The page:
# [CP2K-user] [CP2K:12592] Choosing cutoff for AIMD

Travis polla... at gmail.com
Wed Dec 4 16:19:46 UTC 2019

```Hi,

Just to add, the 40 referenced in "Now assuming this is the highest among
all elements present, take this number and multiply it by 40" should be set
to whatever REL_CUTOFF is. I typically use a value of 50 for static cell
calculations and 80 for variable cell ones. These figures are based on my
experience and from literature on condensed phase simulations. Using the
basis set listed in Patrick's post, this would give cutoffs of 520 Ry and
850 Ry with some rounding up to 'nicer' numbers. The point of this is to
ensure that the tightest orbitals make it to the finest grid. Importantly,
this assumes you don't use the smoothing function in
https://manual.cp2k.org/trunk/CP2K_INPUT/ATOM/METHOD/XC/XC_GRID.html.

-T

On Wednesday, December 4, 2019 at 6:27:18 AM UTC-4, Patrick Gono wrote:
>
> Dear Ramanasish,
>
> You are attempting to do ab-initio molecular dynamics. At each step, the
> forces are calculated by performing a single point energy calculation of
> your system. If your CUTOFF is too small, the single point calculation
> leads to the wrong electron density, and hence your forces will also be
> wrong.
>
> Choosing CUTOFF, you only need to make sure that your energy in a single
> point calculation is converged. To be completely clear: the latter of the
> two options you propose.
>
> In general, look at the highest exponent of the basis you use. For
> example, if your system contains oxygen, and you use the double-zeta MOLOPT
> basis set:
>  O  DZVP-MOLOPT-SR-GTH DZVP-MOLOPT-SR-GTH-q6
>  1
>  2 0 2 5 2 2 1
>      10.389228018317  0.126240722900  0.069215797900 -0.061302037200
> -0.026862701100  0.029845227500
>       3.849621072005  0.139933704300  0.115634538900 -0.190087511700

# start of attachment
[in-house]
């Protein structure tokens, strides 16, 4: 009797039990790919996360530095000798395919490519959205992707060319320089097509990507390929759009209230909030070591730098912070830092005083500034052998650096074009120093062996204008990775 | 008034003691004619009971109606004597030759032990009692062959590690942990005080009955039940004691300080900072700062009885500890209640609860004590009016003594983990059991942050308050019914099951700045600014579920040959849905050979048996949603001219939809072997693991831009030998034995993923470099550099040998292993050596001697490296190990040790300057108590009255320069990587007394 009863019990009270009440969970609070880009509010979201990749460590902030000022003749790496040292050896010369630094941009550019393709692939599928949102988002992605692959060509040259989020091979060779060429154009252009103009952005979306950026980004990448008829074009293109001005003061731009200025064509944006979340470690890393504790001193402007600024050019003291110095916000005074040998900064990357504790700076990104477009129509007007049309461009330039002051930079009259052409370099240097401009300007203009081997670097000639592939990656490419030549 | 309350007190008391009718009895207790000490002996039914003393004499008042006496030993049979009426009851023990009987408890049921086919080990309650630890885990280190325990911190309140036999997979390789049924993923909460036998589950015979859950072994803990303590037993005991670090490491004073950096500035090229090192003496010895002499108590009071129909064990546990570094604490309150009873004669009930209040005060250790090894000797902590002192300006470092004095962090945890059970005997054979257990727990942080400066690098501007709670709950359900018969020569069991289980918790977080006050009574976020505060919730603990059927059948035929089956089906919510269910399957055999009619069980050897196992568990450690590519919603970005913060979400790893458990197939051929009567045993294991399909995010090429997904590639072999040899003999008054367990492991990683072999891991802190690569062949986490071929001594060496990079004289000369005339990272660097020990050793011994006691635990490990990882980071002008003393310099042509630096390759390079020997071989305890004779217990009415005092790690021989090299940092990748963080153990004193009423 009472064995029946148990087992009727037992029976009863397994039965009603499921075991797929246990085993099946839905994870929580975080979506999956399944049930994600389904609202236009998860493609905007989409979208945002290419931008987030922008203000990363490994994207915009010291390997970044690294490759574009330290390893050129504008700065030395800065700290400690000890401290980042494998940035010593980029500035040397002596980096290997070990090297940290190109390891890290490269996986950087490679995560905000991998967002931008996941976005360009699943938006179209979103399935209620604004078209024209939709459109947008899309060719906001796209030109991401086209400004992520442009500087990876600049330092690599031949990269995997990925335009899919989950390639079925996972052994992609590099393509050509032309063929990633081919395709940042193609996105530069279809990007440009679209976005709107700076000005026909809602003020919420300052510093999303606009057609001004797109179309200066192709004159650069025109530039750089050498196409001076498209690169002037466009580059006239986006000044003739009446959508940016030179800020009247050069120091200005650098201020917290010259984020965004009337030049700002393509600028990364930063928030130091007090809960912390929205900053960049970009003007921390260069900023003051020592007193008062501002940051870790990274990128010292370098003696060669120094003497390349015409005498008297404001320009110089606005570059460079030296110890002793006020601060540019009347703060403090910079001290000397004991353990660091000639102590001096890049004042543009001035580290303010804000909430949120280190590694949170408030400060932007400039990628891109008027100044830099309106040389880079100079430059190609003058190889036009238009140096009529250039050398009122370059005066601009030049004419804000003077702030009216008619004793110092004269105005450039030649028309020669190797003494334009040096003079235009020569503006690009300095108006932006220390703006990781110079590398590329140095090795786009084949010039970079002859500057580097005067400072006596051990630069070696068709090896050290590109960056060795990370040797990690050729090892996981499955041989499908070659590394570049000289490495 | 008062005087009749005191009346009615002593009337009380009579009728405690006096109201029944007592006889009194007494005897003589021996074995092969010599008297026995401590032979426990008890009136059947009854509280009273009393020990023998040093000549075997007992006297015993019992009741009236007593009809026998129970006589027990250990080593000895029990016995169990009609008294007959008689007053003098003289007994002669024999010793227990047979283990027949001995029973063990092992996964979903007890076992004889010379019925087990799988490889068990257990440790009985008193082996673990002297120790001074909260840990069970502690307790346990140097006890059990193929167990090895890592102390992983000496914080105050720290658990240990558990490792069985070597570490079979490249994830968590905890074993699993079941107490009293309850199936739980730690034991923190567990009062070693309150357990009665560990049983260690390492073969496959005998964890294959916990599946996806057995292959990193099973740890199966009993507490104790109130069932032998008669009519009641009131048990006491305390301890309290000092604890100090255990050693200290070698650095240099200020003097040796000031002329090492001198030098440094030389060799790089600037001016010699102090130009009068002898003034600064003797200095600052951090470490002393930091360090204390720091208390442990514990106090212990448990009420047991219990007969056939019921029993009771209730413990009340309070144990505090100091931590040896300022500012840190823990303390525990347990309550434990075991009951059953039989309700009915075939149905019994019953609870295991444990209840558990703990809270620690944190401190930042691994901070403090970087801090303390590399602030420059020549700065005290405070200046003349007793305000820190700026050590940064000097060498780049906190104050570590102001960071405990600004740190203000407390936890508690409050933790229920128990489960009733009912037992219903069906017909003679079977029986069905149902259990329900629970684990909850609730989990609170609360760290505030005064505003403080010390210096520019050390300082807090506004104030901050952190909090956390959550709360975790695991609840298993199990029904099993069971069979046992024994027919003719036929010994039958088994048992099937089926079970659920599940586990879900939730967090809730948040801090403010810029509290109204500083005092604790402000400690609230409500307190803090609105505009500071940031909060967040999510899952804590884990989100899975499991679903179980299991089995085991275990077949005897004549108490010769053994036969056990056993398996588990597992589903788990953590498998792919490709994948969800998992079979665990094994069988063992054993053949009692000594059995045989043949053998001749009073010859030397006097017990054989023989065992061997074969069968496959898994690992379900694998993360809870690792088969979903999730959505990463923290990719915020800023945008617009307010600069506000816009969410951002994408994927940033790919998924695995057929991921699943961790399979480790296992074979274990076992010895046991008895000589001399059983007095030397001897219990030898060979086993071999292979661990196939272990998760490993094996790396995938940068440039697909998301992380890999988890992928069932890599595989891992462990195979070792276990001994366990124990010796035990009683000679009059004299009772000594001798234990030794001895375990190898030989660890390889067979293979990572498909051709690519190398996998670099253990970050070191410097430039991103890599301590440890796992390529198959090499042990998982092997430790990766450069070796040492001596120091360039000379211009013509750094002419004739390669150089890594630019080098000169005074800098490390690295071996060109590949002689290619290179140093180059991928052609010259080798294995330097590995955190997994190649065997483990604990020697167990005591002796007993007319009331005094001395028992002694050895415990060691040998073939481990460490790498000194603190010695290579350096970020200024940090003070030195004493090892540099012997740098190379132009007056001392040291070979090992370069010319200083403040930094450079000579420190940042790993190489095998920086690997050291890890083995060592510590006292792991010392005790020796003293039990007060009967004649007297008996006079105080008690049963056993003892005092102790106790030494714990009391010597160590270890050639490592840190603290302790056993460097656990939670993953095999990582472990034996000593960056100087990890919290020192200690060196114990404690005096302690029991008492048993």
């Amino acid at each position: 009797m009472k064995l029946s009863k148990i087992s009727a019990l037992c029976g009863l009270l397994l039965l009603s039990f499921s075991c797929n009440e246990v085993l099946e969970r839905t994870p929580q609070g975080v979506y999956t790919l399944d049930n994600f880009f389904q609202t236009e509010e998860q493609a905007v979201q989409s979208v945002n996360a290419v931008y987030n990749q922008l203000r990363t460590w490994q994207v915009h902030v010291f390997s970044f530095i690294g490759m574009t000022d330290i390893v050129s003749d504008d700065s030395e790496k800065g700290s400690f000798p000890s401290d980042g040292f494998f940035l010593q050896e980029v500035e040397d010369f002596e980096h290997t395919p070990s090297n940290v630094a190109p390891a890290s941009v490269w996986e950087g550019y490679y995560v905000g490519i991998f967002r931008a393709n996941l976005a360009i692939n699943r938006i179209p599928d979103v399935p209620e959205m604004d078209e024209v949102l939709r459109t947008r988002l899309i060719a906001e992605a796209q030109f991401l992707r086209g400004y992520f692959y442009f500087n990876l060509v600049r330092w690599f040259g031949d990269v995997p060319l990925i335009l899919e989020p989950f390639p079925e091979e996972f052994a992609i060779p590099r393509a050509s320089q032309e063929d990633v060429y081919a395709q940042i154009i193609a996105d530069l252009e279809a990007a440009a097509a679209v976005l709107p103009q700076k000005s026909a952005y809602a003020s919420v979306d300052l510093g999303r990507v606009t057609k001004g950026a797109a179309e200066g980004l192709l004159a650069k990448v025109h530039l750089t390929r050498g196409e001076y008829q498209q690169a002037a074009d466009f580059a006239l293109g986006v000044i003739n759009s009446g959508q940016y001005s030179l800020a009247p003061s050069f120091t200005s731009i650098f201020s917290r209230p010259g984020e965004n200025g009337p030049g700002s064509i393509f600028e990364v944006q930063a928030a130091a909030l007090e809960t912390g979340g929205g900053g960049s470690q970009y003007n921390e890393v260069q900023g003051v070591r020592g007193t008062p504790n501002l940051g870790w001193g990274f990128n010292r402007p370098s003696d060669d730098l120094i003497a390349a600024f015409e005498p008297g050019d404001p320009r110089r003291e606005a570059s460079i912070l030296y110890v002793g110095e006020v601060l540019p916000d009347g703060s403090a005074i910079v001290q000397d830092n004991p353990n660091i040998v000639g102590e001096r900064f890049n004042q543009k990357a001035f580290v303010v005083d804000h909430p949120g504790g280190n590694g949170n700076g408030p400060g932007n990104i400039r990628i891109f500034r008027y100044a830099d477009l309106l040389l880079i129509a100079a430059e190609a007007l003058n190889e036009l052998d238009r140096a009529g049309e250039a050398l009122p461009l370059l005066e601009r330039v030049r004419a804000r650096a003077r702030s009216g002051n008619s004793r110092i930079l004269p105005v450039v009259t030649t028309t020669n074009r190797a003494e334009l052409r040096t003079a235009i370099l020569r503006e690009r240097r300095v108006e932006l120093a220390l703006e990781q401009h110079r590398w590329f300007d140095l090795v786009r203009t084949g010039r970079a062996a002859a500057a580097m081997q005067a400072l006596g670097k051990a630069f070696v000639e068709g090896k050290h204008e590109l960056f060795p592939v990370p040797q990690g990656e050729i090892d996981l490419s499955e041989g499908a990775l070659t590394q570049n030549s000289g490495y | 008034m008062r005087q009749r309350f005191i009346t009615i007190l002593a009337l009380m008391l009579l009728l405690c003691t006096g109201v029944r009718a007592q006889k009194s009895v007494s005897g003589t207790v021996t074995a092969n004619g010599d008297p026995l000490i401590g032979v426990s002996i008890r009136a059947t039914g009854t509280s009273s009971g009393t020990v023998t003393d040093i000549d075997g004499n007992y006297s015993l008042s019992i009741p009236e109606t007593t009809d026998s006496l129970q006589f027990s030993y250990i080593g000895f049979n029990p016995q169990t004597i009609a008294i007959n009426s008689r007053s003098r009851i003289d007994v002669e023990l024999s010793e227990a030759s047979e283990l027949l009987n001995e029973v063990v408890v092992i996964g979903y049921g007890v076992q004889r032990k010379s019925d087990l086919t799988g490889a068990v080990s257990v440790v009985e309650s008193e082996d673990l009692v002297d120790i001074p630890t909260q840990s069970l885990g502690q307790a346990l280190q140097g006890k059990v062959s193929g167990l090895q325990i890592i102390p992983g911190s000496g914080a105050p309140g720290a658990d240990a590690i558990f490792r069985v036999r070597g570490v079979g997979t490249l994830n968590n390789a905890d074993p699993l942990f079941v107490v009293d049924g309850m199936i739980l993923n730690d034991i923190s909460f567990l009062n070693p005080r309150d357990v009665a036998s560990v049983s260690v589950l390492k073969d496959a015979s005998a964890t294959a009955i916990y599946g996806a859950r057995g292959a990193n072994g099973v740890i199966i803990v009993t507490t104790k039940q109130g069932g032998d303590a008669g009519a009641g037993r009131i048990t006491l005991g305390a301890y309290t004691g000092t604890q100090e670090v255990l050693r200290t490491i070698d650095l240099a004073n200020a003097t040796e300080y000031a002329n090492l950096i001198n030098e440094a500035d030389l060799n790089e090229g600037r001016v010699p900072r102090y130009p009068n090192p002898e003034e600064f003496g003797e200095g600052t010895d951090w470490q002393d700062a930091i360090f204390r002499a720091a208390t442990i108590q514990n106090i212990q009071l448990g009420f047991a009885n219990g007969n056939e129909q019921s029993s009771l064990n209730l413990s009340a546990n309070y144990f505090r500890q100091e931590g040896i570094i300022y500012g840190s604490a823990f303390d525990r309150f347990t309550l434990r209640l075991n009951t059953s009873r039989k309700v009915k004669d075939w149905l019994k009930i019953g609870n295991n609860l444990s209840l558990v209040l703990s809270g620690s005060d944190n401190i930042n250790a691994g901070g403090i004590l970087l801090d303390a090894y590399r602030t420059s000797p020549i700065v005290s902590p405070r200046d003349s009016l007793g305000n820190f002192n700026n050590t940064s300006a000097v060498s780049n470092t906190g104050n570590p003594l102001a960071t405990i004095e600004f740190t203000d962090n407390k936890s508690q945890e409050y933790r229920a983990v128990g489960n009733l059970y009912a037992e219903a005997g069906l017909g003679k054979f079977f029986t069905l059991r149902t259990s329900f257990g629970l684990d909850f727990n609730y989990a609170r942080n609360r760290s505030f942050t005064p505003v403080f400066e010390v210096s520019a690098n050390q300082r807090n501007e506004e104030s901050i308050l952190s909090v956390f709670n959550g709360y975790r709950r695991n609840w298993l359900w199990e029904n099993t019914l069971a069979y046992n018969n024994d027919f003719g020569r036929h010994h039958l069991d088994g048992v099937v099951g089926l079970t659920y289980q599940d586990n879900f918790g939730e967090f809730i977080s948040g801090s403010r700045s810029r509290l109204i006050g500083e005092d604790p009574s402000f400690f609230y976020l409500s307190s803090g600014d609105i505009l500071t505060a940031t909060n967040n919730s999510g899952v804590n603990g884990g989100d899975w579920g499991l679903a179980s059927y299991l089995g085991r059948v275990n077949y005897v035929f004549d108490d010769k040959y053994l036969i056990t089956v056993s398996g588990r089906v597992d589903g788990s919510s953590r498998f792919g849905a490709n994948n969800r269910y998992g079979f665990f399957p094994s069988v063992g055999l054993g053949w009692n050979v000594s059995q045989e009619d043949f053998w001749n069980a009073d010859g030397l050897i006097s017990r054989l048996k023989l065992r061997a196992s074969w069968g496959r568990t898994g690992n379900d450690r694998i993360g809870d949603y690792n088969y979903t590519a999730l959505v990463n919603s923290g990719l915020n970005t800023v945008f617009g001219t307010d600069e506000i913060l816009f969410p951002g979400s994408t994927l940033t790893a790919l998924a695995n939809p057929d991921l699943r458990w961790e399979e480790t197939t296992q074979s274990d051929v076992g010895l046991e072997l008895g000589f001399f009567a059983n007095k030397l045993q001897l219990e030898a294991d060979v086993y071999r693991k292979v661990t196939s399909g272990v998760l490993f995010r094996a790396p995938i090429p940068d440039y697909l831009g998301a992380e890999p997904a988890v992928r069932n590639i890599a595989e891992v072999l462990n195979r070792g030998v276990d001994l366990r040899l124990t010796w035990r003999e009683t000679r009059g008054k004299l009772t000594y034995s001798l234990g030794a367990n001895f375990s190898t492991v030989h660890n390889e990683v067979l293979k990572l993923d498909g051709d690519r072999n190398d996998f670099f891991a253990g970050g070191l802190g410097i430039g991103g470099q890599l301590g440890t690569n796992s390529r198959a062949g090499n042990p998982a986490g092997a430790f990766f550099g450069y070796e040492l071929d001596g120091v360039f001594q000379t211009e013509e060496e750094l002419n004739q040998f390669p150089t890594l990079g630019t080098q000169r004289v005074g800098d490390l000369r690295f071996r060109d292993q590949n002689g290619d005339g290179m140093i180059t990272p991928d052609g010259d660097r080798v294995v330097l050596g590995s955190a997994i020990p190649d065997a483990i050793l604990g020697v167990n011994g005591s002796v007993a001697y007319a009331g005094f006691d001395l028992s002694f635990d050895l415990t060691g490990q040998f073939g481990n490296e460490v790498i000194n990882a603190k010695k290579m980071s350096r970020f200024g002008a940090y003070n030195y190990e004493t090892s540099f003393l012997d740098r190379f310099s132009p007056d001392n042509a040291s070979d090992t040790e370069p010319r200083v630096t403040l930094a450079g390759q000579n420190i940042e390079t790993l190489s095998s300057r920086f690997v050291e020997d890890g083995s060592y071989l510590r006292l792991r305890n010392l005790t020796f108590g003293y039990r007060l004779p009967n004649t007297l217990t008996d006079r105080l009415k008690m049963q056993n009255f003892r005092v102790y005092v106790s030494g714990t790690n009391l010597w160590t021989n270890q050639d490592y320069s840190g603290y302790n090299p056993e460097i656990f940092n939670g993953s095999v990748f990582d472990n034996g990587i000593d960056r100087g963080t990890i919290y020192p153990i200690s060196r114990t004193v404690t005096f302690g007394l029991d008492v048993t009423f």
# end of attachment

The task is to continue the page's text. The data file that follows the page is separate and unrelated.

> -0.006283021000  0.060939733900
>       1.388401188741 -0.434348231700 -0.322839719400 -0.377726982800
> -0.224839187800  0.732321580100
>       0.496955043655 -0.852791790900 -0.095944016600 -0.454266086000
>  0.380324658600  0.893564918400
>       0.162491615040 -0.242351537800  1.102830348700 -0.257388983000
>  1.054102919900  0.152954188700
>
> The highest exponent is 10.389... in the first row of values, on the very
> left.
>
> Now assuming this is the highest among all elements present, take this
> number and multiply it by 40. That should give you some idea of the
> appropriate value of CUTOFF, in this case CUTOFF = 400. Run a few ENERGY
> calculations with values, say, between 350 and 600, and check that the
> energy is, indeed, converged.
>
> Yours sincerely,
> Patrick Gono
>
> On Tue, Dec 3, 2019 at 10:42 PM Ramanish Singh <si... at umn.edu
> <javascript:>> wrote:
>
>> Hi,
>>
>> I have a question regarding the plane wave CUTOFF in the MGRID section. I
>> am doing NVT MD simulations with a liquid box.
>>
>> For deciding the CUTOFF value do I need to run the MD simulations at
>> different values of CUTOFF and then decide the appropriate CUTOFF based on
>> evolution of energy with time for different CUTOFF values
>>
>> OR
>>
>> a single point energy of the system (RUN_TYPE ENERGY) is fine? (as given
>> here: https://www.cp2k.org/howto:converging_cutoff )
>>
>> Please also give any relevant references for the same if available.
>>
>>
>> Thanks,
>> Ramanish Singh
>>
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>
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